I guess, given the somewhat esoteric reasons the author went to Papua New Guinea, any account would have to be light hearted.

To do otherwise would have left an average reader lacking the author’s enthusiasm for geography somewhat bored.

It’s about the right length, copiously illustrated and easy to read.

I am curious though about why he now lives in a small Andalusian village in Spain. An explanation might have topped the book off nicely.


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Richard Jackson

I worked with Colin Pain in the 1970s but hadn't been in touch with him for the last forty years. He was a really first class geomorphologist.

While at the time (and to this day) most outsiders' interest in PNG is heavily focussed on its boundlessly interesting people and their adventures in the search for girapim ples and pays little attention to how the landscape they inhabit evolved, Colin had exactly the reverse attitude.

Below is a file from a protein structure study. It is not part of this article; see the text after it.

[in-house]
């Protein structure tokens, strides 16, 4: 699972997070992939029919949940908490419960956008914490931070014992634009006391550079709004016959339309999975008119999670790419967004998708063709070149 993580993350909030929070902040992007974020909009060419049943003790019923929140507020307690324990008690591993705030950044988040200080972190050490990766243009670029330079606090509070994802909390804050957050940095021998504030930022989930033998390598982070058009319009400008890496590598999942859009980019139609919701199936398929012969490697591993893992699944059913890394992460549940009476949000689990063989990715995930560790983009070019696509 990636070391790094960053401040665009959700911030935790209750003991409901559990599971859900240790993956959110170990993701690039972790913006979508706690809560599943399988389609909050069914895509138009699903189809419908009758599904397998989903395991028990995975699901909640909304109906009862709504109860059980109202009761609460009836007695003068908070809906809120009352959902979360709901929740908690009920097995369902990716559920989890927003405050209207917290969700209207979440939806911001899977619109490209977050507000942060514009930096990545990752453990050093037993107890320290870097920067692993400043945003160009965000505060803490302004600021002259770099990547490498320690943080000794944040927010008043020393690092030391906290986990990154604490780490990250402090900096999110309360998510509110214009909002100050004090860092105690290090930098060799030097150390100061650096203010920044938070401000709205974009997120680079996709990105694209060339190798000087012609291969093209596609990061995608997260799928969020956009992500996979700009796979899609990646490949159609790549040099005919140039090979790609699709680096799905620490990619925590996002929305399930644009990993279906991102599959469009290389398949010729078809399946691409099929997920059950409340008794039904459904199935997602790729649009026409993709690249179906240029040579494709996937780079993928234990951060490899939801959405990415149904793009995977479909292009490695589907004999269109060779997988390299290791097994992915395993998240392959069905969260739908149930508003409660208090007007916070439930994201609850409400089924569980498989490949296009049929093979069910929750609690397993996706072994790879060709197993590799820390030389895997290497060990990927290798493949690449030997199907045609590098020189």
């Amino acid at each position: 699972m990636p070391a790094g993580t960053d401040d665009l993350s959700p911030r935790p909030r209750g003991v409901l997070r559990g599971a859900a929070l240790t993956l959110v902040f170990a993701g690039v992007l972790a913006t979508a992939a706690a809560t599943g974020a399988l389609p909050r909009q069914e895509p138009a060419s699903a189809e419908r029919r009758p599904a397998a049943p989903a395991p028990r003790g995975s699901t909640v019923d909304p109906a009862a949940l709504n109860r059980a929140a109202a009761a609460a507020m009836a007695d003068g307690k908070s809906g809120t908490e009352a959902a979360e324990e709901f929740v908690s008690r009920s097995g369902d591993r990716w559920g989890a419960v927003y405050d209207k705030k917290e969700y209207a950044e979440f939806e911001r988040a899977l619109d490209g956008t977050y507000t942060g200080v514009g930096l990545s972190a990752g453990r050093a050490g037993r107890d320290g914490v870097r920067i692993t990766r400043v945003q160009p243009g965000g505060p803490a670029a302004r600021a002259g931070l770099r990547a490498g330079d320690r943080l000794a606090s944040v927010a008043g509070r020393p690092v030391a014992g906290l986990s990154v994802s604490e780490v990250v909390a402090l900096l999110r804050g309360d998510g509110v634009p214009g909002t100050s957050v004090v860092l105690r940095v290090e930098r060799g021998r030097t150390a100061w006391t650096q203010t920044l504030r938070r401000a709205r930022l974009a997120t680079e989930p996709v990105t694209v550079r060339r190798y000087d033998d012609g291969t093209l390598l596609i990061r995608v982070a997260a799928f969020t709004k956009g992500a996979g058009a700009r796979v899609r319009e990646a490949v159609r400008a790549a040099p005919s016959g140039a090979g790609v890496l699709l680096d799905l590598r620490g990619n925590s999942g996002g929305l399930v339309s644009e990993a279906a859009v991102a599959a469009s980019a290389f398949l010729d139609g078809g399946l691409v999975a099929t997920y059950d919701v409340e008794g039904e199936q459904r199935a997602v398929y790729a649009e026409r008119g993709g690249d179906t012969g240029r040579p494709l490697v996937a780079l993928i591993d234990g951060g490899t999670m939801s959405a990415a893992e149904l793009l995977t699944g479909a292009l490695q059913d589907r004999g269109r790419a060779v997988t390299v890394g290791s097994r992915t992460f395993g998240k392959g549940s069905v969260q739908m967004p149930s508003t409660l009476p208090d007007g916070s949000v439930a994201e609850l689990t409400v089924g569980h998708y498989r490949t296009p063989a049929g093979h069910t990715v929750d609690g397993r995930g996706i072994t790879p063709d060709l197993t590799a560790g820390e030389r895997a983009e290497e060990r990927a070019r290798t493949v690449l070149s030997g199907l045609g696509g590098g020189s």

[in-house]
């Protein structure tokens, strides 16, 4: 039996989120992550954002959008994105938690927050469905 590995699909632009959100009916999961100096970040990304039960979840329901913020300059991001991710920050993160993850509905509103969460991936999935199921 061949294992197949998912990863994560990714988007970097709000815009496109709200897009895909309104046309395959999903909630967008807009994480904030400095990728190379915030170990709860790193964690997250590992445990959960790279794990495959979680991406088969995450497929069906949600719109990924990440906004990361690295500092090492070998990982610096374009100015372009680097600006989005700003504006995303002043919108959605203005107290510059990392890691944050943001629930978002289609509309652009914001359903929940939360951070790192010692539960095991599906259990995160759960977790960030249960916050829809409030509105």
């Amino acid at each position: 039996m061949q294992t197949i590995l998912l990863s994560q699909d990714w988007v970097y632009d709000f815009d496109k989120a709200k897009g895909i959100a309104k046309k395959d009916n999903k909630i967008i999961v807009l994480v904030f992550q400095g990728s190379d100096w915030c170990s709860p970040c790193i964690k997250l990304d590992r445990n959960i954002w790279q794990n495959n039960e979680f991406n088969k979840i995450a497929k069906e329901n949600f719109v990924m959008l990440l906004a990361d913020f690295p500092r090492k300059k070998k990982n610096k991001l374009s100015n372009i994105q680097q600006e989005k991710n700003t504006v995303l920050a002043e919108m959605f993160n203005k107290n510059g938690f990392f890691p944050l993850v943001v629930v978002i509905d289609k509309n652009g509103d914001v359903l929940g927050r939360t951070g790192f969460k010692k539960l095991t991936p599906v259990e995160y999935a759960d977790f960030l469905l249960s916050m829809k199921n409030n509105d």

His contribution to this neglected area of the nation's development cannot be underestimated.

There was barely any peak of any significance he had not climbed and studies - his explanation of how the great dome of Goodenough, for example, had, over the eons, slowly pushed its way upwards, remains a classic as does his work on the glaciation of Mt Giluwe.

He was perhaps overshadowed by Russell Blong, his close friend and collaborator, but for anyone interested in how New Guinea's landscapes evolved he is a 'go to' person.

I am unsurprised to hear that you found his commentaries often flippant - that sounds exactly like the Colin I knew forty years ago for he always told his stories in such a way.

And, given his personal travails at home at the time perhaps this was a necessary part of his emotional armour.

Thank you for the review - I will now set about seeking out Colin's whereabouts.

Harry Topham

Phil writes: “He does note, however, that the trek without the encumbrance of Japanese soldiers taking pot shots at you is not particularly arduous, which is also my experience.”

If one reads the bio of the Keinzle family one can find that the youngest son, Soc Keinzle, ran that track in 37 hours. I think that record still stands